The first time I passed through New Mexico I was in a hurry. The second time I was coming from a blizzard that marooned me in Amarillo, Texas for a few days that kept me in a hotel room eating beef jerky and drinking sink water. Both times I was more than happy to see the state line of New Mexico, a place that I agree is ‘The Land of Enchantment.’
The rugged, diverse terrain, the cool nights and welcoming people of New Mexico always captured my attention during my previous visits. Most of my voyages were just pass throughs on my way to California.
The Texas heat and muggy days in the South made me think of New Mexico as an upcoming oasis — a vacation from the stifling heat. I knew that once I got to New Mexico my nights would be cooler because of the dry desert-like climate, and nothing sounded better than cooling down after days of being soaked in sweat.
Tucumcari was my first stop in New Mexico, (you can read more about my experiences here) but I wanted to see more than just the land surrounding Interstate 40, and I knew White Sands National Monument was one of the best places in the state to see, especially for a photographer.
I used my GPS to point Atlas south on U.S. 84, a windy two-lane highway that perfectly shows the diverse landscape of New Mexico; a combination of beautiful hills, luscious green space, abandoned barns, and dry desert.
First I stopped in Roswell to see what all the UFO hype was about, and I found a bustling town with only a hint of the infamous crash site in 1947. I went to the International UFO Museum And Research Center, which shows the chain of events that happened leading up to and after the alleged crash site of a flying saucer.
Don’t get your hopes up of visiting the actual crash site (you cannot go because it is still privately owned) or that you drive around the outskirts of Area 51 (Nevada). It wasn’t disappointing, but if you just want to see a museum with the history of what happened, as well as information on other sightings around the world, the museum is pretty cool. However for me, Roswell was definitely a one-time only thing.
Stopping in Roswell still left me more than two hours away from White Sands, and it was already mid day. I finally reached White Sands after driving through a small town called Alamogordo, and was almost there when I suddenly passed through the White Sands Missile Range, which often shuts down U.S. 70 and the dunes for up to 3 hours because of missile testing at the adjacent military base.
Luckily there weren’t any missile tests going on that day, but it started raining immediately as I pulled up to the ranger station. The ranger warned me that I should be careful because a big storm was headed in at any minute. I looked up and saw that the sky was turning black and lightning was firing, which is often an ominous sight for photographers (unless that’s your sort of thing).
Little did I know that this storm would make this already otherworldly looking place even better. When you first see the dunes from the Highway 70, it looks like huge clumps of white sand dumped in the middle of the desert. My first thought was, how the hell does this place look so perfect when landscape photographers come here to shoot? Well, my first inclinations were wrong; this place started opening up after 15 minute drive in to the heart of the dunes.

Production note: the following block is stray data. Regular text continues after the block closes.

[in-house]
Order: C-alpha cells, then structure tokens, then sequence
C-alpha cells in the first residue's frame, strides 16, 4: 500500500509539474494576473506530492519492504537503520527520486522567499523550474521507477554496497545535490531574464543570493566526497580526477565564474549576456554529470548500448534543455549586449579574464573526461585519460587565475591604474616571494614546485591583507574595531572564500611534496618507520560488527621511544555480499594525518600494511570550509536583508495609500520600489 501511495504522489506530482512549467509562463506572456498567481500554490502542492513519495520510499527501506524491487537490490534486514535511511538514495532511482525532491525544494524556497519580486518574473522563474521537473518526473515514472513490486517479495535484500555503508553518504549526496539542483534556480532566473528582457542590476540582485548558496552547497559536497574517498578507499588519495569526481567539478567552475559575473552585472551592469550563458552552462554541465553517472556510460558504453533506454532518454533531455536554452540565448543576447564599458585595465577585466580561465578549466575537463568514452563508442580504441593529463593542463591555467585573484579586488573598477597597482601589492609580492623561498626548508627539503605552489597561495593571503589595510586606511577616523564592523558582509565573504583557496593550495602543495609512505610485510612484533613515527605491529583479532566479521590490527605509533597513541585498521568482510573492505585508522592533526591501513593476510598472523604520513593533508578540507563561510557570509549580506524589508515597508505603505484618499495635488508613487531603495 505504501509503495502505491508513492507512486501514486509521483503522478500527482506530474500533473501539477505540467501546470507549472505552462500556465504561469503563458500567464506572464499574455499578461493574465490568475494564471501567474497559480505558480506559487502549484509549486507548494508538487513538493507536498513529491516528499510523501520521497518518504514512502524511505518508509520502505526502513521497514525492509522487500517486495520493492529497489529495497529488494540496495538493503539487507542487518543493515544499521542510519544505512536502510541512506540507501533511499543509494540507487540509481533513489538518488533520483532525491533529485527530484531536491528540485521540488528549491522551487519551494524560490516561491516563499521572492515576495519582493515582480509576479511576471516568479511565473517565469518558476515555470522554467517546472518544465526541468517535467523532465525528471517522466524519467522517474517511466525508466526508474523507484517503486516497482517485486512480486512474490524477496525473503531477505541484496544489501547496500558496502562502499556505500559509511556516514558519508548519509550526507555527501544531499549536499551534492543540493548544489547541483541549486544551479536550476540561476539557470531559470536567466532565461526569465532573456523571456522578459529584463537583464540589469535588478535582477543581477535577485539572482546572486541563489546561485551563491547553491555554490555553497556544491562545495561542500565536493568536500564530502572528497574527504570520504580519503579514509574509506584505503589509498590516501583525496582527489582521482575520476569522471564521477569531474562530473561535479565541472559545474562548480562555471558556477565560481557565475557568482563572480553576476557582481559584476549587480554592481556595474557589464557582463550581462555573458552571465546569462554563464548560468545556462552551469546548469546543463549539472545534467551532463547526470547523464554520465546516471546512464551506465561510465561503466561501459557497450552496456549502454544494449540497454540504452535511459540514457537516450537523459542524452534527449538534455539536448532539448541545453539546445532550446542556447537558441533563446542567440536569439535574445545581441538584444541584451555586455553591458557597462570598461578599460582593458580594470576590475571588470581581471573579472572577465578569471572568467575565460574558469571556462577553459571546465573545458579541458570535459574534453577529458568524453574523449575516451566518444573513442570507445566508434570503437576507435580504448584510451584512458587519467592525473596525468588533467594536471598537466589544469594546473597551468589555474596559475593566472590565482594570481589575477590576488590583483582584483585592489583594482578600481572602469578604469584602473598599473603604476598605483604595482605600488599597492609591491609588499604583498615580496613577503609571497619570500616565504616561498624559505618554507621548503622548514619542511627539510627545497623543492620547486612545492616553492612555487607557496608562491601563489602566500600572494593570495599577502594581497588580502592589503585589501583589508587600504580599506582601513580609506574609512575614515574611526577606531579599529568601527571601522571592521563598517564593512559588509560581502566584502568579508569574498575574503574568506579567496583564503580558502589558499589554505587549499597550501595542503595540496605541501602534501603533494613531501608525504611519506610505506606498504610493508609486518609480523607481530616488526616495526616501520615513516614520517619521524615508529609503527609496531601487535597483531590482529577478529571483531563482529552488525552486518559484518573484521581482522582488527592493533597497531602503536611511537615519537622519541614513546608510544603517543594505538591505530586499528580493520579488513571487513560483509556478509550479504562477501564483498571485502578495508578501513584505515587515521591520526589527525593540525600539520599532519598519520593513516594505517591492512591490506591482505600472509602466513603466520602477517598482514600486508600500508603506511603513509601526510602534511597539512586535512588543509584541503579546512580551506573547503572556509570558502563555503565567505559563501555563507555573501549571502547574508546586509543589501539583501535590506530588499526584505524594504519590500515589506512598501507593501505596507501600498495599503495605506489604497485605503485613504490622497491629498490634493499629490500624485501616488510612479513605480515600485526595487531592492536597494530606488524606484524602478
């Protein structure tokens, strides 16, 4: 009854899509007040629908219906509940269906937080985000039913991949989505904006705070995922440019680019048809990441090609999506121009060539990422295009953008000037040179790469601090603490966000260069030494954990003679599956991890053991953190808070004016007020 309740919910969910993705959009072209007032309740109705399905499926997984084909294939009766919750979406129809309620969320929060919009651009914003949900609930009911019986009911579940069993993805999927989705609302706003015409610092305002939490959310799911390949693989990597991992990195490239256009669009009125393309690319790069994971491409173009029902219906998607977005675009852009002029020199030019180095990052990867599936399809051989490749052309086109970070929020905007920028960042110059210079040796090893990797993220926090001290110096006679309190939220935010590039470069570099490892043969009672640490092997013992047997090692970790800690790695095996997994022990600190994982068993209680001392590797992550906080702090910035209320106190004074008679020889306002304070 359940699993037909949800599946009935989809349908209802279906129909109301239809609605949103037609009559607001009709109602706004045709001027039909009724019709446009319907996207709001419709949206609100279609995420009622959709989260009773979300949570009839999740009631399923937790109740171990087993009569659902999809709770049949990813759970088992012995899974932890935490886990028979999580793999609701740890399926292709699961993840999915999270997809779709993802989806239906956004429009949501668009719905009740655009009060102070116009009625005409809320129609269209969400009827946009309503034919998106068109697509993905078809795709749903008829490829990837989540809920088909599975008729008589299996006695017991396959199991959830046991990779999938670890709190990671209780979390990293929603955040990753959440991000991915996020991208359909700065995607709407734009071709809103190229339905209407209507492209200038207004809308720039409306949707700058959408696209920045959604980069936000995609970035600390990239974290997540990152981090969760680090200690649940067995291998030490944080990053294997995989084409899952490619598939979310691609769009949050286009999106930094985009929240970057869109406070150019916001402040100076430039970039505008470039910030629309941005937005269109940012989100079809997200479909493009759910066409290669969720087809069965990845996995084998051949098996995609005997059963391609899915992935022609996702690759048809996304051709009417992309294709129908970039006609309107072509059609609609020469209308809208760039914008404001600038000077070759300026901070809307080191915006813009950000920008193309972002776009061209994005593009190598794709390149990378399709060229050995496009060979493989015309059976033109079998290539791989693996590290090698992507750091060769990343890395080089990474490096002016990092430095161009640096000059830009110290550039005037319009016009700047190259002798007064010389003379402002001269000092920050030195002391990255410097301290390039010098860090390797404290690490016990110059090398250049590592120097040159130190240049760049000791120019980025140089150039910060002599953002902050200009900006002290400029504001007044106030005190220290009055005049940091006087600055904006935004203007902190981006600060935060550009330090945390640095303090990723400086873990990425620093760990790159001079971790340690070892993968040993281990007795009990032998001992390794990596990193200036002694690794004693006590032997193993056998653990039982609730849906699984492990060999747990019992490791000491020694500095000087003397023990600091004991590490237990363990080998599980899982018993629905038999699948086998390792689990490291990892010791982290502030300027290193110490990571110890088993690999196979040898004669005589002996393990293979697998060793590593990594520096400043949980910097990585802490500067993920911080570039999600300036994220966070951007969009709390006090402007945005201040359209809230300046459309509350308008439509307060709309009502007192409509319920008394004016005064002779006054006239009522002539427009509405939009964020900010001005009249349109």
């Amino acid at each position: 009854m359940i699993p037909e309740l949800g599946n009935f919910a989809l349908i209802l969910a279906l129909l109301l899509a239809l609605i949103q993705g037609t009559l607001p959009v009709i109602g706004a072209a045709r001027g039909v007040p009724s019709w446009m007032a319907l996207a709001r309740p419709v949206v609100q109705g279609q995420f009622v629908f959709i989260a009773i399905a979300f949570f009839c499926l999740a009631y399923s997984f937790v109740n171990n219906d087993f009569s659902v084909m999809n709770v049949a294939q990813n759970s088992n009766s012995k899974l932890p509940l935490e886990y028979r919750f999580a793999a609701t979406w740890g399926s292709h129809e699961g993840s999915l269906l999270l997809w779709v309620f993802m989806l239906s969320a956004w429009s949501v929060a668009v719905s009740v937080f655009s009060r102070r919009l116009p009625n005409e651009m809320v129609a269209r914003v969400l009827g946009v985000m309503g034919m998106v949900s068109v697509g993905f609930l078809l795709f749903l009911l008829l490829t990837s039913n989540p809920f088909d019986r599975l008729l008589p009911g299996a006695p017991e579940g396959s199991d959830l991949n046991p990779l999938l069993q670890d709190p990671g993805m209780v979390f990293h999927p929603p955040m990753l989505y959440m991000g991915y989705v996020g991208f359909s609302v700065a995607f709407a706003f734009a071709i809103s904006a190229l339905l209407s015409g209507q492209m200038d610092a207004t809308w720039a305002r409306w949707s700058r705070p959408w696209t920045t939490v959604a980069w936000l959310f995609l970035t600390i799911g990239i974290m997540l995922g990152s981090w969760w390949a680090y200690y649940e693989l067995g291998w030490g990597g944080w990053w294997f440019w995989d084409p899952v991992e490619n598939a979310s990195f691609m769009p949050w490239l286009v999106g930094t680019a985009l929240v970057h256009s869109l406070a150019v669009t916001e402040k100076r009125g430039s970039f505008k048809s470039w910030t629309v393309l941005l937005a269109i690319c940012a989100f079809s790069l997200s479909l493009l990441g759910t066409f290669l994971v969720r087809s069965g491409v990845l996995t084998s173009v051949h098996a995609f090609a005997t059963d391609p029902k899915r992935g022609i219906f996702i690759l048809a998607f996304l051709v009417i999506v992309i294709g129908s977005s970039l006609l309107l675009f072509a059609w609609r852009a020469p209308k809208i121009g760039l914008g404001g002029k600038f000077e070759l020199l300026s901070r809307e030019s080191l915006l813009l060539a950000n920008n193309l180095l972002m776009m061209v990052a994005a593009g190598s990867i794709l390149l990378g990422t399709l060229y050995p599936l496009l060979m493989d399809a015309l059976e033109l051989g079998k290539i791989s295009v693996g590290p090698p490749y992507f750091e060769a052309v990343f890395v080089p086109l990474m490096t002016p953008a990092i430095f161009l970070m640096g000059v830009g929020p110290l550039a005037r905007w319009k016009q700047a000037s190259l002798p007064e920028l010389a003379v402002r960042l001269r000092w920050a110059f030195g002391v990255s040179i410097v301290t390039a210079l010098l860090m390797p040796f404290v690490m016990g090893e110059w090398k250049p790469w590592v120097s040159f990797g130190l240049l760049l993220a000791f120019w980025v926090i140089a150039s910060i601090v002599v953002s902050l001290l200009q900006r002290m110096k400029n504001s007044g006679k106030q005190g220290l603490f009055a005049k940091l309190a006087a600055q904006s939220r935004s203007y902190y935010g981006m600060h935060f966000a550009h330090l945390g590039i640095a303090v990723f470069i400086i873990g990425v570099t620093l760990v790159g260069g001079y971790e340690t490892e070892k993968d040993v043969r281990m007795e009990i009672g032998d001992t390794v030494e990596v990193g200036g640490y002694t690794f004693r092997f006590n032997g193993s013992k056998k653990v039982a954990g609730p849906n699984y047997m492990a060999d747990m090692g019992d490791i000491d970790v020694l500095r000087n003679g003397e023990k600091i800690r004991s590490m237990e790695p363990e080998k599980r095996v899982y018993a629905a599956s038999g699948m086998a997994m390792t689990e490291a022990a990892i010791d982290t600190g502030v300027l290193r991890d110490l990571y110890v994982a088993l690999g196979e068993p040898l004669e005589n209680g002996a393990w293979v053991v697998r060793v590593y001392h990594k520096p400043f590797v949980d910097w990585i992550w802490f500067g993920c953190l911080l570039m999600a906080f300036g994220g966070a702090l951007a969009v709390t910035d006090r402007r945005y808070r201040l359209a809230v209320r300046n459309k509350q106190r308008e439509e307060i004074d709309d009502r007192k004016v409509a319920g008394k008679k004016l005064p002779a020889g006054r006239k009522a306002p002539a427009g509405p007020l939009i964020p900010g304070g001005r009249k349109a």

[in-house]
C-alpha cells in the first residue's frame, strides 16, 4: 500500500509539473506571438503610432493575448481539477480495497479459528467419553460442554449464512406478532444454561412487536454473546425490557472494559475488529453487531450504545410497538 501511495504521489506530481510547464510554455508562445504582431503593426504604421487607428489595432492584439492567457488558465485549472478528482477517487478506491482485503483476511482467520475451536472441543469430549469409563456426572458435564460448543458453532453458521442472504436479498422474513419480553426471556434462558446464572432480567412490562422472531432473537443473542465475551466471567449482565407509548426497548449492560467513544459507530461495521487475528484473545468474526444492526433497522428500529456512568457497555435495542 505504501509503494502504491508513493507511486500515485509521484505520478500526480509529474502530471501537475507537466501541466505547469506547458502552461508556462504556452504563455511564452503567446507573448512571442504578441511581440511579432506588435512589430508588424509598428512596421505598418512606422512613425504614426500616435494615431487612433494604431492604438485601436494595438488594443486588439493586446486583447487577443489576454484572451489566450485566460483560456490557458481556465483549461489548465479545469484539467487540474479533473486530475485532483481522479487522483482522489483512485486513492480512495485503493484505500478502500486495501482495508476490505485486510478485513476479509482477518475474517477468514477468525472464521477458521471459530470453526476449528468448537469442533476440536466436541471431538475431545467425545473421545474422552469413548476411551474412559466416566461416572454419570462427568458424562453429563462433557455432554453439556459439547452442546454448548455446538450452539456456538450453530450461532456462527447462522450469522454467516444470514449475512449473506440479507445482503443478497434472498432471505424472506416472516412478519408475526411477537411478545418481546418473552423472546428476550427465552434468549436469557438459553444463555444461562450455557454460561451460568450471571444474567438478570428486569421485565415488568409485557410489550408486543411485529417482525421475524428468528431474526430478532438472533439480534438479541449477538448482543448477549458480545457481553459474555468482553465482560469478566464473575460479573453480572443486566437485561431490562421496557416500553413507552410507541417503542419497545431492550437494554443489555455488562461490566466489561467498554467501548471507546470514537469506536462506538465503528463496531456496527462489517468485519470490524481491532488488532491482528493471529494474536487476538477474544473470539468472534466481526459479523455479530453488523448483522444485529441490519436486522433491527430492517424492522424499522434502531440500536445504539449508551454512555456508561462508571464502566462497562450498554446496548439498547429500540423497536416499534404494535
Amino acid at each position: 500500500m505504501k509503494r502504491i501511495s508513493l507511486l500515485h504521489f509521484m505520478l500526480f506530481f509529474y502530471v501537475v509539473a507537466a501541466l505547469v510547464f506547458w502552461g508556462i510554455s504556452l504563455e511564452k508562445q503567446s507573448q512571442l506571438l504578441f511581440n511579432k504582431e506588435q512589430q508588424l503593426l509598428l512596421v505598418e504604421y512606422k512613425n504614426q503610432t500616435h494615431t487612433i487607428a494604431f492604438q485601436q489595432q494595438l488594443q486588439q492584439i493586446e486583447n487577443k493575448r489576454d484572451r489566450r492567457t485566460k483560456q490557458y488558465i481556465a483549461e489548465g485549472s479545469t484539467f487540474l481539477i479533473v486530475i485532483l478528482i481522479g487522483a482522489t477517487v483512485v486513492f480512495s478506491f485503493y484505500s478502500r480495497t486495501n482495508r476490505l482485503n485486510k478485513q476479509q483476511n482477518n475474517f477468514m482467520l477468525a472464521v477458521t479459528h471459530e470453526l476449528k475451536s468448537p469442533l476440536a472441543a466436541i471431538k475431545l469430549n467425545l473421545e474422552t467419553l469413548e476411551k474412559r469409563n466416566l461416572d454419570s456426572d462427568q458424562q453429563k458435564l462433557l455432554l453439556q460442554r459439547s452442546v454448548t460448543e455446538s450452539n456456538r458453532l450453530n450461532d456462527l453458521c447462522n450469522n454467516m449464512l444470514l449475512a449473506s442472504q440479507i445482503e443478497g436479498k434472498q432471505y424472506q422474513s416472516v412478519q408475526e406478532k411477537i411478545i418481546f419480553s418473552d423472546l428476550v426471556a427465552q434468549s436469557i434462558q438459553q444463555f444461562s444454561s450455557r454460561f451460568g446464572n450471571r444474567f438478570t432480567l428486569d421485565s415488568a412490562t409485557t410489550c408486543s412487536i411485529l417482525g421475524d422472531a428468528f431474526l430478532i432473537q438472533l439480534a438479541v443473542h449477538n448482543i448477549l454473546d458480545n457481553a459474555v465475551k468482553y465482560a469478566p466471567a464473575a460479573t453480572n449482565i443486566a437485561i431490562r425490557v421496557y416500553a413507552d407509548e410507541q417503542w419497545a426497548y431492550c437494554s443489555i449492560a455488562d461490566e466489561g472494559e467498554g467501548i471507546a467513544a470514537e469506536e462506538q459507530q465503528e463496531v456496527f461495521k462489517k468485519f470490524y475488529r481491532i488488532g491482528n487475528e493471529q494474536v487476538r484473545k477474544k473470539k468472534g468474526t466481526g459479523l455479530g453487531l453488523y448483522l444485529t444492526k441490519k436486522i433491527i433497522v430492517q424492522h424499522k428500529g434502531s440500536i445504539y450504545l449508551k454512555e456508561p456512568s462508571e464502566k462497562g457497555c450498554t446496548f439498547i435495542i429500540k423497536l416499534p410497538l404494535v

I first stopped at a platform that walked out over the sand. There was a man walking his dog as lightning was striking in the background. The sky was half blue and half black, and I was for a little bit scared for my safety. I joked with the guy about whether he was going out on the walkway, and he laughed and said, “No, but you should be fine, metal ever hardly attracts lightning.” Well, I knew that was a little bit of ‘wink wink, nudge nudge’, but I ran down the aluminum pier anyway with my camera and tripod.
I started seeing yucca trees and windswept white sands over a dramatic sky right before me. The walkway didn’t offer much by way of photographic opportunity, but it was a nice start. I drove further into the park and pulled up next to a man in a large Ford truck and got out. He looked at me and muttered, “unfuckingbelievable” under his breath. I asked him if there was problem, but he just got into his truck, slammed the door and threw me the finger. I decided maybe this wasn’t the best place for photographing. I still don’t know what I did to piss the old timer off; perhaps it was my camera, or my friendliness?
After a little bit of fear from being hit by lightning, and being given the death stare from a cantankerous old fart, I hesitatingly hiked further into the dunes and saw some of the most strikingly beautiful landscapes I had ever seen. I captured wind storms developing, the sky turning black, and the Yucca tree sitting in all of its majestic beauty.
I sat down with my camera, found my frame and waited for something to happen. In one of the images you can see the start of sand storms in the distance. It was one of my favorite pictures from the entire experience, but all in all, this place had more photo ops than what I knew what to do with.
Later that night I slept at the Oliver Lee Memorial State Park New Mexico (check this place out, it was $10 a night). It was one of the best nights of sleep I had in Atlas during the entire trip, because I didn’t wake up in sweat and discomfort all night long. And it was also one of the most beautiful campsites I’ve visited.
I went back the next day to White Sands, and spent hours there just people watching, hiking the dunes, taking pictures, and hopefully avoiding the crazy old man in a Ford. If you’re out there buddy, I hope I didn’t ruin your day by parking next to you in a national park made for everybody to enjoy 🙂 .
All in all, White Sands National Monument was the most beautiful place I have been to on the road… so far. It really is the land of enchantment.